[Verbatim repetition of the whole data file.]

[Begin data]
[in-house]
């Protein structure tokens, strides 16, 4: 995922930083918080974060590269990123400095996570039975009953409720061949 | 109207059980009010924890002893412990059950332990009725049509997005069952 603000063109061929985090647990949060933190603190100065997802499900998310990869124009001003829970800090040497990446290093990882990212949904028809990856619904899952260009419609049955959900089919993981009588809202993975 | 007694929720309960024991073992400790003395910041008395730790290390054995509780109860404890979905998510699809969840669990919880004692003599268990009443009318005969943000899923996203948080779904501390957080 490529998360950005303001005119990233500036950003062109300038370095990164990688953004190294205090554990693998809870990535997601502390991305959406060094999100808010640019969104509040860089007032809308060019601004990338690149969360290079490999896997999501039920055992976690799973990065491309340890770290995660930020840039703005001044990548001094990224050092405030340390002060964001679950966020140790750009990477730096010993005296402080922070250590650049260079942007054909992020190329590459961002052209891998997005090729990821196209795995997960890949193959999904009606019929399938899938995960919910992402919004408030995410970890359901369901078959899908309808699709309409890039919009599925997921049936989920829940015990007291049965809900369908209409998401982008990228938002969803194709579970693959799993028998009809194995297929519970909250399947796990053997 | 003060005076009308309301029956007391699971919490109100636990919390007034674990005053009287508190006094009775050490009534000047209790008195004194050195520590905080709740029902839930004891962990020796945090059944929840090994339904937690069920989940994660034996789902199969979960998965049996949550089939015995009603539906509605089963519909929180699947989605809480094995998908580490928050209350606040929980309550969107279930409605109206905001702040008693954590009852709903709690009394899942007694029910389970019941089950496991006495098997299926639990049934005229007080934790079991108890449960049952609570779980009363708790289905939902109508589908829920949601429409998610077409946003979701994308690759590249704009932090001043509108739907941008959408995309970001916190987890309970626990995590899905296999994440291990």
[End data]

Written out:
[in-house]
């Protein structure tokens, strides 16, 4: 995922930083918080974060590269990123400095996570039975009953409720061949 | 109207059980009010924890002893412990059950332990009725049509997005069952 603000063109061929985090647990949060933190603190100065997802499900998310990869124009001003829970800090040497990446290093990882990212949904028809990856619904899952260009419609049955959900089919993981009588809202993975 | 007694929720309960024991073992400790003395910041008395730790290390054995509780109860404890979905998510699809969840669990919880004692003599268990009443009318005969943000899923996203948080779904501390957080 490529998360950005303001005119990233500036950003062109300038370095990164990688953004190294205090554990693998809870990535997601502390991305959406060094999100808010640019969104509040860089007032809308060019601004990338690149969360290079490999896997999501039920055992976690799973990065491309340890770290995660930020840039703005001044990548001094990224050092405030340390002060964001679950966020140790750009990477730096010993005296402080922070250590650049260079942007054909992020190329590459961002052209891998997005090729990821196209795995997960890949193959999904009606019929399938899938995960919910992402919004408030995410970890359901369901078959899908309808699709309409890039919009599925997921049936989920829940015990007291049965809900369908209409998401982008990228938002969803194709579970693959799993028998009809194995297929519970909250399947796990053997 | 003060005076009308309301029956007391699971919490109100636990919390007034674990005053009287508190006094009775050490009534000047209790008195004194050195520590905080709740029902839930004891962990020796945090059944929840090994339904937690069920989940994660034996789902199969979960998965049996949550089939015995009603539906509605089963519909929180699947989605809480094995998908580490928050209350606040929980309550969107279930409605109206905001702040008693954590009852709903709690009394899942007694029910389970019941089950496991006495098997299926639990049934005229007080934790079991108890449960049952609570779980009363708790289905939902109508589908829920949601429409998610077409946003979701994308690759590249704009932090001043509108739907941008959408995309970001916190987890309970626990995590899905296999994440291990």